Anorexia is an acute loss of appetite, often associated with psychological factors.  Various stomach disorders, reactions to medications, and the use of illicit narcotics such as cocaine or heroin can cause anorexia.  Some forms of anorexia are thought to develop as an exaggerated response to cultural standards of beauty.  The potential for relief of anorexia with the use of cannabis may depend upon psychological factors.  Cannabinoids may have minimal appetite stimulation effect in cases of classic anorexia nervosa.  The overwhelming evidence of hunger-inducing properties of cannabinoids, particularly the primary ingredient, delta-9 THC, in the physical condition of appetite loss known as cachexia is well established…  Synthetic THC pills called Marinol are indicated for the treatment of anorexia, but physicians may risk losing their license by writing “off-label” Marinol prescriptions for patients suffering from anorexia not caused by the AIDS wasting syndrome or cancer chemotherapy.

Increased Appetite

Use of marijuana stimulates the body’s metabolism and causes users to experience an increase in appetite.  Numerous disease states including cancer and HIV can cause symptoms of decreased appetite to develop in affected patients.  If this occurs, patients often lose significant amounts of weight, which can be detrimental to the disease recovery process.  The human body requires energy in the form of ingested food to fight infection and heal cell or tissue damage.  In patients who experience decreased appetite due to a specific disease, medical marijuana may be helpful in appetite stimulation.  Medicinal marijuana can signal a food craving within a patient’s body, encouraging the patient to eat to provide energy to the body.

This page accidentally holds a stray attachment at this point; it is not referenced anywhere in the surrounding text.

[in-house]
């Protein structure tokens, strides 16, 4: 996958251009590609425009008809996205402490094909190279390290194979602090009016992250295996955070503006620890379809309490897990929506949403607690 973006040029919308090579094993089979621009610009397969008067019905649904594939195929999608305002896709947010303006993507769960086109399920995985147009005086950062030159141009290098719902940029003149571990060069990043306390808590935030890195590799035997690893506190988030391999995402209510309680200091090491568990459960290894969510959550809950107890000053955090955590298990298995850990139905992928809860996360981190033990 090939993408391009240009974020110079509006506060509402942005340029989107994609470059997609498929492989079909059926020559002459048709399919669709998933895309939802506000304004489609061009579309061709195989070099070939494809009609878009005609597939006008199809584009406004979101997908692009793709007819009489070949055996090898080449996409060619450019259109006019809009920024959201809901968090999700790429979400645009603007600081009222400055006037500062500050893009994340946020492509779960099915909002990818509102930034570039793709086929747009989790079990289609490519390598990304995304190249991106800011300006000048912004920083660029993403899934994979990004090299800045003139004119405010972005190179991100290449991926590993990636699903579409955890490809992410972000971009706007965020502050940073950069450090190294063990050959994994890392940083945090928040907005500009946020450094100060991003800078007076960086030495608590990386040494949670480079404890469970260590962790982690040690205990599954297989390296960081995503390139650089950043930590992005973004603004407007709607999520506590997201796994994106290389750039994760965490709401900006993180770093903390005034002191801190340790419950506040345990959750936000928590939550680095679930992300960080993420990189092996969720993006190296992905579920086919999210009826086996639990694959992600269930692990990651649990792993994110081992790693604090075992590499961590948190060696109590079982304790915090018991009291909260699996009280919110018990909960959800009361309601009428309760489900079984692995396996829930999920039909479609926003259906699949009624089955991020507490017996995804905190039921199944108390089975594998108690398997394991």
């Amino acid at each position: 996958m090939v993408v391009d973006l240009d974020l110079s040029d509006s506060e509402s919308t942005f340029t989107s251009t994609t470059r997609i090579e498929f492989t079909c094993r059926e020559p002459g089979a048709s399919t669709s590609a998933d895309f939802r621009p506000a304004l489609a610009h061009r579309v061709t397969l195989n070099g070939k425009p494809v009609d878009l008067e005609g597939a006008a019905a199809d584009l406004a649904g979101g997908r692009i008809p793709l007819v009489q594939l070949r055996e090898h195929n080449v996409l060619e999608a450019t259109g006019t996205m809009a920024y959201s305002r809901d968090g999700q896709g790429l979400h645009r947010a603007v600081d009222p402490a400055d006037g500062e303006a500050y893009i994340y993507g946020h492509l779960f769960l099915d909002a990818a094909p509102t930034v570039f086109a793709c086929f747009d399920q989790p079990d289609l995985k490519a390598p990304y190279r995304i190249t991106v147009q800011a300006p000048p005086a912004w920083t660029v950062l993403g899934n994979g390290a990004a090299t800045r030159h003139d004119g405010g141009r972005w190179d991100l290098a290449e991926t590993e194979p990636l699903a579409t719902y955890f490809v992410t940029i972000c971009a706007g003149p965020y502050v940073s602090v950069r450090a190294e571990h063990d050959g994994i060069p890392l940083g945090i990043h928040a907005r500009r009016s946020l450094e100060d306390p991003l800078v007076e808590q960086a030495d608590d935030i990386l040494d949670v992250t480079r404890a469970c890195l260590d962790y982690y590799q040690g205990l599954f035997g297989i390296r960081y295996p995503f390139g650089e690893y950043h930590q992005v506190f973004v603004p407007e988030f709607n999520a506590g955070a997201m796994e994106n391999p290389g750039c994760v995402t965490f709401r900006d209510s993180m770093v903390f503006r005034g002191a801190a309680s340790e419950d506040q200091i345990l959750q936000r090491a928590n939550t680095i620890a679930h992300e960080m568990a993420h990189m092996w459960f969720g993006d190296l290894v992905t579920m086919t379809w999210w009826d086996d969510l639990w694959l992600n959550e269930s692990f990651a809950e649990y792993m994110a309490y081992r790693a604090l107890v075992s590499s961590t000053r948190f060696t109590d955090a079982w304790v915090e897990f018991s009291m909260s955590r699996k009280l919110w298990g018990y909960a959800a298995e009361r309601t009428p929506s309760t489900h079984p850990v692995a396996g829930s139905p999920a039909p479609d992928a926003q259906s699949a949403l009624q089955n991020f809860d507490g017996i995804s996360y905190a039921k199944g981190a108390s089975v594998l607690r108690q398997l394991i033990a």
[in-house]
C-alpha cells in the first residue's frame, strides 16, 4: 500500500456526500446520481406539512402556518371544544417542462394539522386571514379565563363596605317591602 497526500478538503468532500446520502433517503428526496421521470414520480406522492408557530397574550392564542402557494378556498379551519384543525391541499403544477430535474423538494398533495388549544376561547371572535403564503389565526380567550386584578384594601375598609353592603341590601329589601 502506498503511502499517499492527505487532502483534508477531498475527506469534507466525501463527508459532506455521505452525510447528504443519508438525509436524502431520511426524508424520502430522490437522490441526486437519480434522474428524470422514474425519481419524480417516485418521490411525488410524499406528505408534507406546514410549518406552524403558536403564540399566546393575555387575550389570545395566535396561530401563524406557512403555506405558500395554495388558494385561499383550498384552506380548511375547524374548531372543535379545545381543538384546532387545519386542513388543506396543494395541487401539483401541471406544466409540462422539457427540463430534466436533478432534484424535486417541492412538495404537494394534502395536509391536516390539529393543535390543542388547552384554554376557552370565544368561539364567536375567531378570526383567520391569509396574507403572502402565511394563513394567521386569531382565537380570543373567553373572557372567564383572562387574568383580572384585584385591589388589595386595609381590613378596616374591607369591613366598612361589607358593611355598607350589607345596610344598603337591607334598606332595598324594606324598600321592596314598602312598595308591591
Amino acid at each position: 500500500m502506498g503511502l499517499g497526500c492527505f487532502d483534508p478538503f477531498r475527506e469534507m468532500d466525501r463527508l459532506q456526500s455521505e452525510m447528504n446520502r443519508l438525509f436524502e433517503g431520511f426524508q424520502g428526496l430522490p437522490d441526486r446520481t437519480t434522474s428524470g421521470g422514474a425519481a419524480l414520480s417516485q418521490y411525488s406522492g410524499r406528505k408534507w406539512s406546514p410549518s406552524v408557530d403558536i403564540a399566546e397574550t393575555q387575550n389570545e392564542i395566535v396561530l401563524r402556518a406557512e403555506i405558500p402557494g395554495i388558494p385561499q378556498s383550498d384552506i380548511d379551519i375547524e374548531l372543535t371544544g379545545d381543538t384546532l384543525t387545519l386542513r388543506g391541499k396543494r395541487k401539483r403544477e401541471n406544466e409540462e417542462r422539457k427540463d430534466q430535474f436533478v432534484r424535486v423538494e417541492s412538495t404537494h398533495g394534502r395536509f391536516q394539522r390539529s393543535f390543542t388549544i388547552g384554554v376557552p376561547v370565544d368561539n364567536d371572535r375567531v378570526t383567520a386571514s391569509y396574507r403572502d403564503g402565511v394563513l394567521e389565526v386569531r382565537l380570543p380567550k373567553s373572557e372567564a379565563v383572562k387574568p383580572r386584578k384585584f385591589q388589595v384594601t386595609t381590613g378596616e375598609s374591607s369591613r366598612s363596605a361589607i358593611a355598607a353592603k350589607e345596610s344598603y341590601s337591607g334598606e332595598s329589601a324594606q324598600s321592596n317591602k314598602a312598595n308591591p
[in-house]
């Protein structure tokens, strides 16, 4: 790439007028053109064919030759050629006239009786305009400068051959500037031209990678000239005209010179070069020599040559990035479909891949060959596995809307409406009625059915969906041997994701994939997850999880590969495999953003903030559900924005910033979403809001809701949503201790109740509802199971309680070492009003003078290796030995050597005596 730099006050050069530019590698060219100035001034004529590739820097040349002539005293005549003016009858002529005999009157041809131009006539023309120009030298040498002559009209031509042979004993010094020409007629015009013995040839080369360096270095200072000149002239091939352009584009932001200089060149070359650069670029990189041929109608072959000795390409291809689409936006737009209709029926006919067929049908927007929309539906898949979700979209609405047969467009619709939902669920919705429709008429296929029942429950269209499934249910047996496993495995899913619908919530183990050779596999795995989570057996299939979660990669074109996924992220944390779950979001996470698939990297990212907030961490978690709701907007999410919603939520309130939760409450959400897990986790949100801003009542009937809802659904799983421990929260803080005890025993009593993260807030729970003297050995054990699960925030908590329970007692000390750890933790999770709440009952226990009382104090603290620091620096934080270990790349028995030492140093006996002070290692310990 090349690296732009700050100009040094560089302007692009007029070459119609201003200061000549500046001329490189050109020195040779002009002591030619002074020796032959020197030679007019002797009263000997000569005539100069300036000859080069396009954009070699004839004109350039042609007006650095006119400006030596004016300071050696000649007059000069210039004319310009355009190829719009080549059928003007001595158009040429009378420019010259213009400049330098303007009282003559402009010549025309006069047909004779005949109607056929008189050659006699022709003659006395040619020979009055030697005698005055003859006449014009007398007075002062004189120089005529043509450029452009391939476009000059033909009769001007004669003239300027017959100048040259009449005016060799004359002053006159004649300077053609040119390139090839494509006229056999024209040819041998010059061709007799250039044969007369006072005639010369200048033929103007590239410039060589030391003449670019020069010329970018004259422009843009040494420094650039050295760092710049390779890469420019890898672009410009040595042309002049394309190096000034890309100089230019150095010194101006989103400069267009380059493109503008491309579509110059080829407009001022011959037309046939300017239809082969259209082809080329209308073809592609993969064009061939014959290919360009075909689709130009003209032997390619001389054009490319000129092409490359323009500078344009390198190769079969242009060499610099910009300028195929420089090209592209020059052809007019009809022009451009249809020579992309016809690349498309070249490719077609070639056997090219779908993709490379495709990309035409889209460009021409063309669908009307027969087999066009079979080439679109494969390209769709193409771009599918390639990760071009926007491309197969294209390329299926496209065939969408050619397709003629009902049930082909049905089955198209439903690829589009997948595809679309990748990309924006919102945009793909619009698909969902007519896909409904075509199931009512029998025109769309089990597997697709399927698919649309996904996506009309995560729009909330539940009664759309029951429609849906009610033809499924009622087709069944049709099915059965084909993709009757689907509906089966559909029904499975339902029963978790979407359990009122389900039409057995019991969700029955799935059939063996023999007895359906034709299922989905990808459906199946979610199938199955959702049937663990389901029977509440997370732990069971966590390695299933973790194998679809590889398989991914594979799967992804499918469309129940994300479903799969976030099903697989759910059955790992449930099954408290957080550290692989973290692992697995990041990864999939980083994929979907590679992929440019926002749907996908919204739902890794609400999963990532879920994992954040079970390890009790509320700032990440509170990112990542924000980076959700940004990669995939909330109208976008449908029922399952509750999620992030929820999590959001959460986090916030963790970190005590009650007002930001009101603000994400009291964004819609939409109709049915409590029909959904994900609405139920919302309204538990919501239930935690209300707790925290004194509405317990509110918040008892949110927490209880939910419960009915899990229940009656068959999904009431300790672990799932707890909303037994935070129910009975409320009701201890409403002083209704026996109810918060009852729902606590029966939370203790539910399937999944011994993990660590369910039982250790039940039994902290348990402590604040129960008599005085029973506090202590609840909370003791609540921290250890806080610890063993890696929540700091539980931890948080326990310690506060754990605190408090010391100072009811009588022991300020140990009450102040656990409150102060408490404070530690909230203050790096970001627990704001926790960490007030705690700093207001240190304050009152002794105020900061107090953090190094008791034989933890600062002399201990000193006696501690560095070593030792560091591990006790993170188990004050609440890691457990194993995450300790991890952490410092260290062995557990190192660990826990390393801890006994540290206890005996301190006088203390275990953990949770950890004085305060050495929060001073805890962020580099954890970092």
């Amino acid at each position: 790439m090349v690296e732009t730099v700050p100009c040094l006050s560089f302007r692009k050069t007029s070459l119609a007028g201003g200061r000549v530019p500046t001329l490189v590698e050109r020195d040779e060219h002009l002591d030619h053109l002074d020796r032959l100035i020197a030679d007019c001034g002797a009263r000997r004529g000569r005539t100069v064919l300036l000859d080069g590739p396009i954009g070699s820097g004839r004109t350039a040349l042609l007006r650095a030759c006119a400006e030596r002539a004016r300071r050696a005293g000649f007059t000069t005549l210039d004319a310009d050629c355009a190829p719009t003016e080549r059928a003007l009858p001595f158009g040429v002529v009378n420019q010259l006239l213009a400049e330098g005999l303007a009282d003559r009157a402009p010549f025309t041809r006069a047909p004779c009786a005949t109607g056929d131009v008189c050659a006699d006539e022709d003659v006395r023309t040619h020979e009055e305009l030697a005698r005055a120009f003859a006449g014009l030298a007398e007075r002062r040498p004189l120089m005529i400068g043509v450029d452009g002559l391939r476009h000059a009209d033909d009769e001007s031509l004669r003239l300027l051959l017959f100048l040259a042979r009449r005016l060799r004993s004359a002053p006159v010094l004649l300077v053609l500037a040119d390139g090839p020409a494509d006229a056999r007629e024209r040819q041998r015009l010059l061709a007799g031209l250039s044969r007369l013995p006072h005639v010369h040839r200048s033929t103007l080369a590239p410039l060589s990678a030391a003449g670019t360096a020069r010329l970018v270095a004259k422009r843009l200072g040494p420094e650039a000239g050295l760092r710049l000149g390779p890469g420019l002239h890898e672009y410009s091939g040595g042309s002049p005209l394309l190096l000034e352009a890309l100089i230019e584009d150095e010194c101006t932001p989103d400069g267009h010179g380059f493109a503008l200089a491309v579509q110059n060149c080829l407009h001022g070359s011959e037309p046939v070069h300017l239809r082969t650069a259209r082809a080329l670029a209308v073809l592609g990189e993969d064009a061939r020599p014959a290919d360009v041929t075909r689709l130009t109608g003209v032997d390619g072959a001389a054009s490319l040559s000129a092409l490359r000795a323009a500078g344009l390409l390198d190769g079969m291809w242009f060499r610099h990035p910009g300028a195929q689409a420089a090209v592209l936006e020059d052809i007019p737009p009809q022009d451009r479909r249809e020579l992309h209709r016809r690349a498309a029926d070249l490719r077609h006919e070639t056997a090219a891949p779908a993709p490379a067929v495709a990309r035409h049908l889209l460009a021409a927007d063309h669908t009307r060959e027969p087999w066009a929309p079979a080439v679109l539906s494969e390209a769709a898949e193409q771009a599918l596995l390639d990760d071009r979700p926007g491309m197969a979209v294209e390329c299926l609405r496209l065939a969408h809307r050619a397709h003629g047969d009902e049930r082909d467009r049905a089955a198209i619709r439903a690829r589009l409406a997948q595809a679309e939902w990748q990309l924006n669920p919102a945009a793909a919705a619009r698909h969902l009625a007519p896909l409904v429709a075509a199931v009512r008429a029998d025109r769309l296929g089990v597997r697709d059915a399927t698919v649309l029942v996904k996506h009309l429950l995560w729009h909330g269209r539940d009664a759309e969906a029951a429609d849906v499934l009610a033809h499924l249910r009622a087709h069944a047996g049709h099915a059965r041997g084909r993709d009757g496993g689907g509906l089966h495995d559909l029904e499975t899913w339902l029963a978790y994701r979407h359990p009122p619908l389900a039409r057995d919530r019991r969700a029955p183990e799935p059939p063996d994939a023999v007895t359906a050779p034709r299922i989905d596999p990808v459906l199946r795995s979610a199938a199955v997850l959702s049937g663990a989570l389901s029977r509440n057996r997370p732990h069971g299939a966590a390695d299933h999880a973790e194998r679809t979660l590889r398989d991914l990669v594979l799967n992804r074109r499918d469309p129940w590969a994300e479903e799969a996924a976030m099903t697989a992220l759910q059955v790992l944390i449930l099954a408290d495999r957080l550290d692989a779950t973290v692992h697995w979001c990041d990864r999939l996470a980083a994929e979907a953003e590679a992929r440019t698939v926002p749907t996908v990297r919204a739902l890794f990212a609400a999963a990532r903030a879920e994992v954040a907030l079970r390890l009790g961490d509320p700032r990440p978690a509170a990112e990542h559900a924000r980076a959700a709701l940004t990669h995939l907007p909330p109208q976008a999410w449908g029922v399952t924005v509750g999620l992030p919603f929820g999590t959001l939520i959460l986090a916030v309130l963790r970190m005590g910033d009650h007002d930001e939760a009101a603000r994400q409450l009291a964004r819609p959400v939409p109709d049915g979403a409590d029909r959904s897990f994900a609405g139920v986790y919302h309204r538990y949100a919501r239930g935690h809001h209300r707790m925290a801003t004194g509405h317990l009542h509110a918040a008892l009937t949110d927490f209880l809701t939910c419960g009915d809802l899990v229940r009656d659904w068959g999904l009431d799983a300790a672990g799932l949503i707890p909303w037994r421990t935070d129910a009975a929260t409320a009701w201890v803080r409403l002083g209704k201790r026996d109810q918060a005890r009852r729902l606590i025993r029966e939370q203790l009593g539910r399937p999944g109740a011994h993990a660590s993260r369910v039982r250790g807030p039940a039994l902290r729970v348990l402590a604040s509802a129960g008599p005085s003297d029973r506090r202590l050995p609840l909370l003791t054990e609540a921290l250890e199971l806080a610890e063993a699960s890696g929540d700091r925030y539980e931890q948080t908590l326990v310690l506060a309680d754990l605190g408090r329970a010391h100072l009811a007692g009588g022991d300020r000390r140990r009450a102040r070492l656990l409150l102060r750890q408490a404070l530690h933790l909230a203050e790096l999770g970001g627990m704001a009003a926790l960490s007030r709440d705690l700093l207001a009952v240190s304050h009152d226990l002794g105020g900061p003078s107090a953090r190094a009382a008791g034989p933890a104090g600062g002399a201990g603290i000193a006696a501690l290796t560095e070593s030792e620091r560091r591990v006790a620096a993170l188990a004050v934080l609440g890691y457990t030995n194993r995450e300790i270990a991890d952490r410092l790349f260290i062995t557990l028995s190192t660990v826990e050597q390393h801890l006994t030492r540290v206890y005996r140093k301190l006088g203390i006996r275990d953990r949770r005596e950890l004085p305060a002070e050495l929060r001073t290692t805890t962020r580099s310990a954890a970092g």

Marijuana is useful in the treatment for anorexia that resulted from HIV/AIDS.  However, have any states been looking into adding marijuana into therapy for anorexia as solely an eating disorder?

Marijuana would help in all stages of recovery.  If an anorexic patient were in critical condition and refusing food, it would be a lot less traumatizing to stimulate their appetite rather than force them to use a feeding tube.  .  To reduce the use of feeding tubes while still providing patients with adequate calories would be beneficial to the patient’s emotional as well as their physical well-being.  Marijuana would also help with the later stages of recovery—after the patient’s weight is stabilized.  It could be used as relaxation therapy.  Patients who are not ready for recovery are also reluctant to be open with their treatment team.  It would allow the patient to explore new ideas and get insight into the cause of their eating disorder.

An appetite-enhancing effect of THC is observed with daily divided doses totaling 5 mg.  When required, the daily dose may be increased to 20 mg.  In a long-term study of 94 AIDS patients, the appetite-stimulating effects of THC continued for months, confirming the appetite enhancement noted in a shorter six-week study.  THC doubled appetite on a visual analogue scale in comparison to placebo.  Patients tended to retain a stable body weight over the course of seven months.

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